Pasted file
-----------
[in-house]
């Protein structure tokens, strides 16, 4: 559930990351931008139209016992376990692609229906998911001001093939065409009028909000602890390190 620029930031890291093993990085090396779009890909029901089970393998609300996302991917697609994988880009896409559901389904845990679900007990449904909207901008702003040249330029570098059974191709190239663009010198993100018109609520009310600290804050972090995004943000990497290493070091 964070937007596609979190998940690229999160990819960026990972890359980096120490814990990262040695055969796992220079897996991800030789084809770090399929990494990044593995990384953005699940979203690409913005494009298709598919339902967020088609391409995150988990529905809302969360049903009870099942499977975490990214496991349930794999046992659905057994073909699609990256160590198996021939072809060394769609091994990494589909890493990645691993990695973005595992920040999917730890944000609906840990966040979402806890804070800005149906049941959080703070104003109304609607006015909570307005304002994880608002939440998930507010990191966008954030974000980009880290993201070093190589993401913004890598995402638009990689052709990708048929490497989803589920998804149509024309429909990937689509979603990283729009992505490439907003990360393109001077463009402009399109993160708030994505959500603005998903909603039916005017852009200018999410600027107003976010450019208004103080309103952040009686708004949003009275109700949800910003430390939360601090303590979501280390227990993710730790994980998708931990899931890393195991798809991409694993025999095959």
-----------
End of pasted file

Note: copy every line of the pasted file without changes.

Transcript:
[in-house]
């Protein structure tokens, strides 16, 4: 559930990351931008139209016992376990692609229906998911001001093939065409009028909000602890390190 620029930031890291093993990085090396779009890909029901089970393998609300996302991917697609994988880009896409559901389904845990679900007990449904909207901008702003040249330029570098059974191709190239663009010198993100018109609520009310600290804050972090995004943000990497290493070091 964070937007596609979190998940690229999160990819960026990972890359980096120490814990990262040695055969796992220079897996991800030789084809770090399929990494990044593995990384953005699940979203690409913005494009298709598919339902967020088609391409995150988990529905809302969360049903009870099942499977975490990214496991349930794999046992659905057994073909699609990256160590198996021939072809060394769609091994990494589909890493990645691993990695973005595992920040999917730890944000609906840990966040979402806890804070800005149906049941959080703070104003109304609607006015909570307005304002994880608002939440998930507010990191966008954030974000980009880290993201070093190589993401913004890598995402638009990689052709990708048929490497989803589920998804149509024309429909990937689509979603990283729009992505490439907003990360393109001077463009402009399109993160708030994505959500603005998903909603039916005017852009200018999410600027107003976010450019208004103080309103952040009686708004949003009275109700949800910003430390939360601090303590979501280390227990993710730790994980998708931990899931890393195991798809991409694993025999095959």